I'm pretty much tired of hearing someone explain President Obama's plunging poll numbers as "being normal", especially by comparing them to similar numbers posted by Bill Clinton at more or less the same point in his presidency.
Far from achieving it's intended purpose -- to try and weave the myth that Obama the man is not unpopular, his policies merely misunderstood, and to put these into some sort of "historical context" (how much context can you have after a single year?) -- the practice makes three fallacious assumptions:
1. That Clinton, ultimately, was a "successful" President. When President Clinton finally shuffles off this mortal coil, the only things he'll be remembered for are dropping trou in the Oval Office, the disgusting things he did with a cigar, and letting Osama Bin Laden skate seven times. If you believe that Bill Clinton was a success story you probably need some serious therapy. Bill Clinton is a rotten human being, a liar, possibly a criminal, and a con artist who managed to parlay his talent for bullshit into a career in politics. If I were Barack Obama, that's a comparison I'd want to avoid like herpes. Unfortunately, some people have already formed the same opinion of him without any help from people who make this argument.
2. That given two equally large, smelly and fly-infested piles of horseshit, people can be convinced to to see the merits in one over the other, to contrast and compare them, and then to form a more-favorable opinion or preference for one. This, incidentally, was the basic premise behind John Kerry's presidential campaign (that whole"nuance" thing that would have made Kerry a more responsible and practical leader), and it failed spectacularly then, too. It's a ridiculous argument; shit is shit, and while people may disagree or argue upon on the merits of a particular turd, they can all agree that it is not something they'd wish to find in their Cheerios.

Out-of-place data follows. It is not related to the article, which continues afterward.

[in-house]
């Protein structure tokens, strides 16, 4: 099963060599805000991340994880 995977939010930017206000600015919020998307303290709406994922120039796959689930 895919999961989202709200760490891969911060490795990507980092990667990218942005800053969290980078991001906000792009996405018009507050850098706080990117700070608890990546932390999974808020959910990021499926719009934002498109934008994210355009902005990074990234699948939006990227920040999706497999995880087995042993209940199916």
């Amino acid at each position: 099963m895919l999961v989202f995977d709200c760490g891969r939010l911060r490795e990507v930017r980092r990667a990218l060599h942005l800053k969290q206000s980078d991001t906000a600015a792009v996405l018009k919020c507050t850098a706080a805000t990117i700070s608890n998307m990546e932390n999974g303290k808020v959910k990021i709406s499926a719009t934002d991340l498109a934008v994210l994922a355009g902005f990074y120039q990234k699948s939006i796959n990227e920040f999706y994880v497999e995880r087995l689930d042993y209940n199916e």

3. This argument presupposes that while Barack Obama is personally popular, the nation is demoralized and needs a reason, even an asinine one, to continue to have (blind) faith in the Anointed One. I think the shine was off Obama's apple a few months after he took the oath of office. He seemed (still does) out of touch with the realities of the people, he outsourced all of his important policy initiatives, he's bowed and apologized to terrorists, he's gone against the popular will of the great mass of the American people (not just the will of the Hippie Left, who can safely be ignored, anyway). This argument is a tortured attempt to maintain no-longer-justified faith. It will fail, because Obama had finally been exposed for what he always was: unprepared to be President despite his obvious gifts, and overwhelmed by the task of weighing political considerations against just doing what is right.